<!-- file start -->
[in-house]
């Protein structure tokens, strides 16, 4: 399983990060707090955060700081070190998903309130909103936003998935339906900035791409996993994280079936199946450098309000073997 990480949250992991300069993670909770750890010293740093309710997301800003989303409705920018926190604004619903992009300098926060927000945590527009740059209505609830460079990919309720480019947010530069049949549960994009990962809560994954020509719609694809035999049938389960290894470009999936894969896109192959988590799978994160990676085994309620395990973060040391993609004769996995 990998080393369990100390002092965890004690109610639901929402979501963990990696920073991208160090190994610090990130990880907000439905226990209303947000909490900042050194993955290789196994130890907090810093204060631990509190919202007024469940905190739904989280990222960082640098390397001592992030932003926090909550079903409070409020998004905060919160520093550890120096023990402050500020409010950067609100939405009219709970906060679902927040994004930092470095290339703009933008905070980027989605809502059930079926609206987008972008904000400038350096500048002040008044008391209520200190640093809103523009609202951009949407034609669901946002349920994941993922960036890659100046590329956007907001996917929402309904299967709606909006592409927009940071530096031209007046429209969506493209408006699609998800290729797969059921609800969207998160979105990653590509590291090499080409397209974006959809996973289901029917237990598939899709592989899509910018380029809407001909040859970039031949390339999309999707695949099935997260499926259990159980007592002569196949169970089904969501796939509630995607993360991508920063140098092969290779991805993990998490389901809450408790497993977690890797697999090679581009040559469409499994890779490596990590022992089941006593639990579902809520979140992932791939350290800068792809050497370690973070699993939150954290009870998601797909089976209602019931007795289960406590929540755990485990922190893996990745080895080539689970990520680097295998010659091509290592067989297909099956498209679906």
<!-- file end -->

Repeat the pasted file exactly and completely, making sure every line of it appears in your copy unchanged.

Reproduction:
[in-house]
């Protein structure tokens, strides 16, 4: 399983990060707090955060700081070190998903309130909103936003998935339906900035791409996993994280079936199946450098309000073997 990480949250992991300069993670909770750890010293740093309710997301800003989303409705920018926190604004619903992009300098926060927000945590527009740059209505609830460079990919309720480019947010530069049949549960994009990962809560994954020509719609694809035999049938389960290894470009999936894969896109192959988590799978994160990676085994309620395990973060040391993609004769996995 990998080393369990100390002092965890004690109610639901929402979501963990990696920073991208160090190994610090990130990880907000439905226990209303947000909490900042050194993955290789196994130890907090810093204060631990509190919202007024469940905190739904989280990222960082640098390397001592992030932003926090909550079903409070409020998004905060919160520093550890120096023990402050500020409010950067609100939405009219709970906060679902927040994004930092470095290339703009933008905070980027989605809502059930079926609206987008972008904000400038350096500048002040008044008391209520200190640093809103523009609202951009949407034609669901946002349920994941993922960036890659100046590329956007907001996917929402309904299967709606909006592409927009940071530096031209007046429209969506493209408006699609998800290729797969059921609800969207998160979105990653590509590291090499080409397209974006959809996973289901029917237990598939899709592989899509910018380029809407001909040859970039031949390339999309999707695949099935997260499926259990159980007592002569196949169970089904969501796939509630995607993360991508920063140098092969290779991805993990998490389901809450408790497993977690890797697999090679581009040559469409499994890779490596990590022992089941006593639990579902809520979140992932791939350290800068792809050497370690973070699993939150954290009870998601797909089976209602019931007795289960406590929540755990485990922190893996990745080895080539689970990520680097295998010659091509290592067989297909099956498209679906």